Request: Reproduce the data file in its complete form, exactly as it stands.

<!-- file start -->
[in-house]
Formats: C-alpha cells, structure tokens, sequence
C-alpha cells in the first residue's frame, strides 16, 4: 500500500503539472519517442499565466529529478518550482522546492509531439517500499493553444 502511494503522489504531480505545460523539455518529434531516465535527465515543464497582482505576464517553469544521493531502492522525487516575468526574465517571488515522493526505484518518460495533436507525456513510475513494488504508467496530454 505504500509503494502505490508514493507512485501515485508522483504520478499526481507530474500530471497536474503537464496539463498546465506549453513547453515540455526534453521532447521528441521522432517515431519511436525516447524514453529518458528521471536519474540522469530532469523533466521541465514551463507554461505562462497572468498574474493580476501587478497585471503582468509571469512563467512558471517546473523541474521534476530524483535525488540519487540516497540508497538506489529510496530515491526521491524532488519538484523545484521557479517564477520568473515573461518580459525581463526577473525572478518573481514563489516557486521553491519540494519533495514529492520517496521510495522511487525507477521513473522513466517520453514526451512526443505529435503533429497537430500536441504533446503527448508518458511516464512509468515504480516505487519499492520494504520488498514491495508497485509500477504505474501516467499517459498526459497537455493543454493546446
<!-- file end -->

[in-house]
Formats: C-alpha cells, structure tokens, sequence
C-alpha cells in the first residue's frame, strides 16, 4: 500500500503539472519517442499565466529529478518550482522546492509531439517500499493553444 502511494503522489504531480505545460523539455518529434531516465535527465515543464497582482505576464517553469544521493531502492522525487516575468526574465517571488515522493526505484518518460495533436507525456513510475513494488504508467496530454 505504500509503494502505490508514493507512485501515485508522483504520478499526481507530474500530471497536474503537464496539463498546465506549453513547453515540455526534453521532447521528441521522432517515431519511436525516447524514453529518458528521471536519474540522469530532469523533466521541465514551463507554461505562462497572468498574474493580476501587478497585471503582468509571469512563467512558471517546473523541474521534476530524483535525488540519487540516497540508497538506489529510496530515491526521491524532488519538484523545484521557479517564477520568473515573461518580459525581463526577473525572478518573481514563489516557486521553491519540494519533495514529492520517496521510495522511487525507477521513473522513466517520453514526451512526443505529435503533429497537430500536441504533446503527448508518458511516464512509468515504480516505487519499492520494504520488498514491495508497485509500477504505474501516467499517459498526459497537455493543454493546446